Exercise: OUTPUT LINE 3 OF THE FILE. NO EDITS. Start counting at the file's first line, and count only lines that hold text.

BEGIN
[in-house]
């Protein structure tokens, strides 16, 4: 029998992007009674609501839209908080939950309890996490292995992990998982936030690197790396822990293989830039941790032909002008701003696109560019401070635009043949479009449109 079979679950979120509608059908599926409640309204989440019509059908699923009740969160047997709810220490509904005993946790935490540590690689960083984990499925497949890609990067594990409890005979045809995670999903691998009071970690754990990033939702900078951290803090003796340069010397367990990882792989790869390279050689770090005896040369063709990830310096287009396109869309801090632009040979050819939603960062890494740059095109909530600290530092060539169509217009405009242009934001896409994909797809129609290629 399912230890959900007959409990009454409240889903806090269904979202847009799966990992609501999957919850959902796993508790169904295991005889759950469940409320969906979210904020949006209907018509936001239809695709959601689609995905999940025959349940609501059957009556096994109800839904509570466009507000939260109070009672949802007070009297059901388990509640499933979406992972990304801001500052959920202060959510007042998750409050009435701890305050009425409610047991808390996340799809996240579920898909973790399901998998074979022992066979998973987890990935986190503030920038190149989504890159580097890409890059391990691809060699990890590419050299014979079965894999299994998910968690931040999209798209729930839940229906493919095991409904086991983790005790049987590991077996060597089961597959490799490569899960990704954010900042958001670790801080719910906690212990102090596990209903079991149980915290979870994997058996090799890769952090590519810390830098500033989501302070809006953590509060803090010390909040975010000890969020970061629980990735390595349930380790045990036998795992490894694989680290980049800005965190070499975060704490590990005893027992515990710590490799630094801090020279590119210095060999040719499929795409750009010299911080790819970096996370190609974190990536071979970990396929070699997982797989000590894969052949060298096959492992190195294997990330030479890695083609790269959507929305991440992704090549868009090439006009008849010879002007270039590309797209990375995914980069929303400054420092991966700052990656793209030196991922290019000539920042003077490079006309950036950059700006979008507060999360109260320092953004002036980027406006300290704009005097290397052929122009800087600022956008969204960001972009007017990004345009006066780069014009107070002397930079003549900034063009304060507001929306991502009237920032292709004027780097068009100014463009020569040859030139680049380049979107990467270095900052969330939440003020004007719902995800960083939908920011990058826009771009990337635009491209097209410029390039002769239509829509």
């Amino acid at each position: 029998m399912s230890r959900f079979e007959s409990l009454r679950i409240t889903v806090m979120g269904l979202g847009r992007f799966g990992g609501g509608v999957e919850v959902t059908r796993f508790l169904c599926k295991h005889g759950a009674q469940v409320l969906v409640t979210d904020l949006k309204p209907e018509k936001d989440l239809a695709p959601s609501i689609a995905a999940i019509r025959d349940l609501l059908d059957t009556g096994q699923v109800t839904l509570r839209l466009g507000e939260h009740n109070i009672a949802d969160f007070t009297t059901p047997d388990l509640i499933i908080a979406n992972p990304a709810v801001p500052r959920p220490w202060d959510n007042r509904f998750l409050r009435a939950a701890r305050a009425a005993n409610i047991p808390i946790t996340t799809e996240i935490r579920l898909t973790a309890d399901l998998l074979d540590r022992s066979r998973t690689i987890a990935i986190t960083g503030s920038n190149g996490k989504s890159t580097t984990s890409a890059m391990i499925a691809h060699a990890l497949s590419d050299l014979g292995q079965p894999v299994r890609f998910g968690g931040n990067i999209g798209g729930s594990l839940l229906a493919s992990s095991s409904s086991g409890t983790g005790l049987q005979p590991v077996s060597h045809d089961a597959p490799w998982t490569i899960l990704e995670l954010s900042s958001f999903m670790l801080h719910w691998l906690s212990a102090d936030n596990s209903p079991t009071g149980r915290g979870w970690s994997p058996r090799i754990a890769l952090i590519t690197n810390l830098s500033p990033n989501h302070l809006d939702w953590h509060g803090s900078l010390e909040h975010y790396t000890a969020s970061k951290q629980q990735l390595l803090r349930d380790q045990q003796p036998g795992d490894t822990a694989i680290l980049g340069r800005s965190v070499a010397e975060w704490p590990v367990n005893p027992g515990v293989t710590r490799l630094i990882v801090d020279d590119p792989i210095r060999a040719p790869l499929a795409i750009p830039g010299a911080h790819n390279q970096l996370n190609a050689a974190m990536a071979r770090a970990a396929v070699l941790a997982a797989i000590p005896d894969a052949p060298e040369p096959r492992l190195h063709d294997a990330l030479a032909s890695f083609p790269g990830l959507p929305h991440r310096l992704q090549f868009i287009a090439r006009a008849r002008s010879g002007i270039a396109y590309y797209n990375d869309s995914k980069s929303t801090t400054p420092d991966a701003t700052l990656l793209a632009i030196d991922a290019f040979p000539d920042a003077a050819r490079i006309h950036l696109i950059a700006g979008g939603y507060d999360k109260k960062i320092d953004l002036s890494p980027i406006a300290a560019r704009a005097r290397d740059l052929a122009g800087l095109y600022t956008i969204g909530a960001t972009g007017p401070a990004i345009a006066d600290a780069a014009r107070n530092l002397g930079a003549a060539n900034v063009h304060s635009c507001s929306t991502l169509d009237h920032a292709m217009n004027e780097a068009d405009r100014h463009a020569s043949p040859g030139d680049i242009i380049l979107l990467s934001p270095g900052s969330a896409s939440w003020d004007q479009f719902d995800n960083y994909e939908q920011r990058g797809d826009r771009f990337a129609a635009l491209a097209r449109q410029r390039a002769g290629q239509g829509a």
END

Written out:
């Amino acid at each position: 029998m399912s230890r959900f079979e007959s409990l009454r679950i409240t889903v806090m979120g269904l979202g847009r992007f799966g990992g609501g509608v999957e919850v959902t059908r796993f508790l169904c599926k295991h005889g759950a009674q469940v409320l969906v409640t979210d904020l949006k309204p209907e018509k936001d989440l239809a695709p959601s609501i689609a995905a999940i019509r025959d349940l609501l059908d059957t009556g096994q699923v109800t839904l509570r839209l466009g507000e939260h009740n109070i009672a949802d969160f007070t009297t059901p047997d388990l509640i499933i908080a979406n992972p990304a709810v801001p500052r959920p220490w202060d959510n007042r509904f998750l409050r009435a939950a701890r305050a009425a005993n409610i047991p808390i946790t996340t799809e996240i935490r579920l898909t973790a309890d399901l998998l074979d540590r022992s066979r998973t690689i987890a990935i986190t960083g503030s920038n190149g996490k989504s890159t580097t984990s890409a890059m391990i499925a691809h060699a990890l497949s590419d050299l014979g292995q079965p894999v299994r890609f998910g968690g931040n990067i999209g798209g729930s594990l839940l229906a493919s992990s095991s409904s086991g409890t983790g005790l049987q005979p590991v077996s060597h045809d089961a597959p490799w998982t490569i899960l990704e995670l954010s900042s958001f999903m670790l801080h719910w691998l906690s212990a102090d936030n596990s209903p079991t009071g149980r915290g979870w970690s994997p058996r090799i754990a890769l952090i590519t690197n810390l830098s500033p990033n989501h302070l809006d939702w953590h509060g803090s900078l010390e909040h975010y790396t000890a969020s970061k951290q629980q990735l390595l803090r349930d380790q045990q003796p036998g795992d490894t822990a694989i680290l980049g340069r800005s965190v070499a010397e975060w704490p590990v367990n005893p027992g515990v293989t710590r490799l630094i990882v801090d020279d590119p792989i210095r060999a040719p790869l499929a795409i750009p830039g010299a911080h790819n390279q970096l996370n190609a050689a974190m990536a071979r770090a970990a396929v070699l941790a997982a797989i000590p005896d894969a052949p060298e040369p096959r492992l190195h063709d294997a990330l030479a032909s890695f083609p790269g990830l959507p929305h991440r310096l992704q090549f868009i287009a090439r006009a008849r002008s010879g002007i270039a396109y590309y797209n990375d869309s995914k980069s929303t801090t400054p420092d991966a701003t700052l990656l793209a632009i030196d991922a290019f040979p000539d920042a003077a050819r490079i006309h950036l696109i950059a700006g979008g939603y507060d999360k109260k960062i320092d953004l002036s890494p980027i406006a300290a560019r704009a005097r290397d740059l052929a122009g800087l095109y600022t956008i969204g909530a960001t972009g007017p401070a990004i345009a006066d600290a780069a014009r107070n530092l002397g930079a003549a060539n900034v063009h304060s635009c507001s929306t991502l169509d009237h920032a292709m217009n004027e780097a068009d405009r100014h463009a020569s043949p040859g030139d680049i242009i380049l979107l990467s934001p270095g900052s969330a896409s939440w003020d004007q479009f719902d995800n960083y994909e939908q920011r990058g797809d826009r771009f990337a129609a635009l491209a097209r449109q410029r390039a002769g290629q239509g829509a």